This is part of a series of Excel tips focused on helping you clean up your contact data. Today’s tip explains how to use Excel proper case to convert names from UPPERCASE or lowercase to Proper case.
The other day I was getting ready to send an email to a small group of people. I like to personalize emails, even when sending to a group. So I set up my emails to address everyone by their first name.
Looking at my list of contacts, I noticed that some of the names were all UPPERCASE, and some we all lowercase. Being a bit of a perfectionist, I wanted all the first names to have the same formatting. With names you should use proper casing. That means an uppercase first letter, with the rest of the name in lowercase.
Remember, I was sending this email to a group of people, not one at a time. That doesn’t mean that my message wasn’t personal. I wanted it to come across as being from me to the each recipient personally. I was asking for some specific feedback from this group.
Nothing would throw off that personal feeling like starting the email with Hi STEVE or Hi steve. I had to fix those first names so they would look natural, à la Hi Steve.
Excel is on the Case
Luckily, there is a quick and painless way to change the casing on names (or any text) in Excel.
To do so, use the Excel proper case formula that looks like this: =PROPER(CELL)
Let’s walk through how to do this step by step.
Step 1: Add a Blank Column
You’ll be putting the formula in a new column. I like to insert it right next to the column that holds the data I am changing.
To insert a column, right click on the letter of the column that you want the new column to be inserted in front of. Click Insert and a new blank column will appear.
Step 2: Add the Excel Proper Case Formula to the New Column
Now it’s time to add the formula. Pick the first blank cell in the new column and type in =PROPER(CELL) where “CELL” is the location of the original name.
So, if the original first names are in column A, and the first one is on row 2, your formula would be =PROPER(A2). This converts the contents of cell A2 into Proper casing.
Next, you’ll want to apply that same formula to the rest of the cells in your column. Do this by clicking on the first cell with the formula in it and then double clicking on the little black square in the bottom right corner. You can also click and drag on that box all the way to bottom of the column. This will copy the formula into the rest of the cells in the new column.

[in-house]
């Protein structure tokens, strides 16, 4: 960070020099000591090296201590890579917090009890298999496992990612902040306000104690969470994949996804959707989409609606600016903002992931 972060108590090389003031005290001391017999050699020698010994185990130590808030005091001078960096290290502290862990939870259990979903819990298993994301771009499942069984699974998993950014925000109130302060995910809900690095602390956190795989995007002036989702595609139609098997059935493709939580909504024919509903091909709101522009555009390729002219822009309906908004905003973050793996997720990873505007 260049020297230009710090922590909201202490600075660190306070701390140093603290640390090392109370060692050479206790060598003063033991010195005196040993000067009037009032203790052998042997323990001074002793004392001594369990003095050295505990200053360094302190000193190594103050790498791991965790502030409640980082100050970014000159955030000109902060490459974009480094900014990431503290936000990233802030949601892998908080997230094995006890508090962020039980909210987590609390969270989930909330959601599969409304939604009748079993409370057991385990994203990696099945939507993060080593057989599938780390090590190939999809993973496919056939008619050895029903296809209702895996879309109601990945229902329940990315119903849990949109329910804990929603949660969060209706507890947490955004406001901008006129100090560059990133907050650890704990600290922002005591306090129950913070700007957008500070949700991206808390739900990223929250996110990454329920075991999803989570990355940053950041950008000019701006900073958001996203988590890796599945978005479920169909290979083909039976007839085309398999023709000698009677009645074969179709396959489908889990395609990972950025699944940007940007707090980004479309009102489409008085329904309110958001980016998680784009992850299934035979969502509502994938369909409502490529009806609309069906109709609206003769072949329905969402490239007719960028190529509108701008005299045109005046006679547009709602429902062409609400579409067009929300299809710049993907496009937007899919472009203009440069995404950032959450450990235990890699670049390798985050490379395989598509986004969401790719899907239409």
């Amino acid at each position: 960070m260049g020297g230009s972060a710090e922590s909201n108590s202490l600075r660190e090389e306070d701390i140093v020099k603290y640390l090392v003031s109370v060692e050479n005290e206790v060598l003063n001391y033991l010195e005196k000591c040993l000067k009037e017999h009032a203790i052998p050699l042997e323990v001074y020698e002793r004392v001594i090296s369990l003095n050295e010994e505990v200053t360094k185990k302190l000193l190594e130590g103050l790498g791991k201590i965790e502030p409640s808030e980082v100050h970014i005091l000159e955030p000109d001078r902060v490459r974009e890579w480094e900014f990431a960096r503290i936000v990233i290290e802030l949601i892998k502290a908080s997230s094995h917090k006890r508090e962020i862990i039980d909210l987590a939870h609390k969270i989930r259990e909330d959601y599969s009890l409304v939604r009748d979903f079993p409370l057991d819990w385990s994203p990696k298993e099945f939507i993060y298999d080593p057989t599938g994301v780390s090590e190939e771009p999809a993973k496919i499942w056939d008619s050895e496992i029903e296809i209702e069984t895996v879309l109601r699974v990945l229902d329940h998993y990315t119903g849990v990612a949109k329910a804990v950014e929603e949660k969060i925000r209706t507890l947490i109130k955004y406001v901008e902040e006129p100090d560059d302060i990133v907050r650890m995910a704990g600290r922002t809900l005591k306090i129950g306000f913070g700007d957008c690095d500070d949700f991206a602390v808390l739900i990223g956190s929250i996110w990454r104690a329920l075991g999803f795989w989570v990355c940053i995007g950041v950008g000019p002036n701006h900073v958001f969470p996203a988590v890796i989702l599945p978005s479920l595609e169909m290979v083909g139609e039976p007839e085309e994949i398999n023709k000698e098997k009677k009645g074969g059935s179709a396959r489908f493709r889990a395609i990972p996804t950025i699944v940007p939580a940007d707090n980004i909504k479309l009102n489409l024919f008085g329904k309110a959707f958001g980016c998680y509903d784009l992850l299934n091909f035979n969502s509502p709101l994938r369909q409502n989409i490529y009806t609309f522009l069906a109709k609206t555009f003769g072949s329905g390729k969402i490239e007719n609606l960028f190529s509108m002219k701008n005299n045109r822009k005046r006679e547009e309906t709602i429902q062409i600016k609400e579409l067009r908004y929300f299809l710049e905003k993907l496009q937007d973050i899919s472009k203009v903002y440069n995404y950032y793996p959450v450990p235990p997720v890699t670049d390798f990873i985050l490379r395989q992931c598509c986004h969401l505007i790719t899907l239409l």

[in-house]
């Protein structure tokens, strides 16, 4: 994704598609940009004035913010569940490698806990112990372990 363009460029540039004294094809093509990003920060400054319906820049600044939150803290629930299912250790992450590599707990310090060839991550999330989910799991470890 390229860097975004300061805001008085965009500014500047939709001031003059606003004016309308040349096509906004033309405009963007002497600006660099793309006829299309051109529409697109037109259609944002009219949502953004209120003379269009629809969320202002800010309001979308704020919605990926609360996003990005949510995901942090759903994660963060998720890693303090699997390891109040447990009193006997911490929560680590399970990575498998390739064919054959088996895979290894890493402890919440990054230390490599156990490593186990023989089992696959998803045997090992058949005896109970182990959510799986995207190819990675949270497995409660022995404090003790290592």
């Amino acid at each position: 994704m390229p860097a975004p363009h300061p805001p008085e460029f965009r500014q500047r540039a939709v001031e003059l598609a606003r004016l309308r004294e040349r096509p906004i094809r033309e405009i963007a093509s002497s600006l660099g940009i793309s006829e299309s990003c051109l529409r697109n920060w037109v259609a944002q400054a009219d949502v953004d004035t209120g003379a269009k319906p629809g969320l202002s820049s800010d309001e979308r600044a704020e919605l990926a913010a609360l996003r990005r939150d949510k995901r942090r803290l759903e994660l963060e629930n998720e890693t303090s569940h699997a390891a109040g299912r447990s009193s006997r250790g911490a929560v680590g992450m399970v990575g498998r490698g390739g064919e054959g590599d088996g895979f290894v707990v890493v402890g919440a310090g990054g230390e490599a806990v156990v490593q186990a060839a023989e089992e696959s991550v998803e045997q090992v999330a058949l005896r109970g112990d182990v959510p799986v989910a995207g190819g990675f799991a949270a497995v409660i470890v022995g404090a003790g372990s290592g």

Note: The fastest way to do this is to just convert all the first names. It won’t hurt the ones that already have proper casing, and it will save you a ton of time.
Step 3: Convert Your New Column to Text
If you’ve done steps 1 and 2 successfully, you now have 2 columns with first names. If you’re like me, you will want to clean that up. But wait! You can’t just delete your original column of first names.
Remember, your new Proper cased column of names is based on a formula. That formula only works when the original column is still there.
What you need to do is convert your new column to text. But don’t worry, that’s also super easy.
Click on the column letter above the first cell in your new column. This will highlight the entire column. Then right click and choose copy (or hit Ctrl-C).
Next, place your cursor in the first cell of that same column. Right click, and look for Paste Options. Choose to paste as Values. It’s the icon with the 123 on it. You can also just type V once you open that right click menu, and it will select the Paste as Values option.
This overwrites the column with the same content, but saves the actual values rather than the formula result. Now it’s safe to remove the original column of names.
Send Those Personalized Emails
That’s it! You can import that spreadsheet into your favorite tool to send out those personalized emails.
If you are sending emails via Batchbook with our Gmail integration, first save your spreadsheet in CSV format. Then, you can just drag it into any screen in Batchbook to start the import process. If you are updating contacts, be sure to select a merge option. Merging by Just Name will work to update the casing on the names in Batchbook.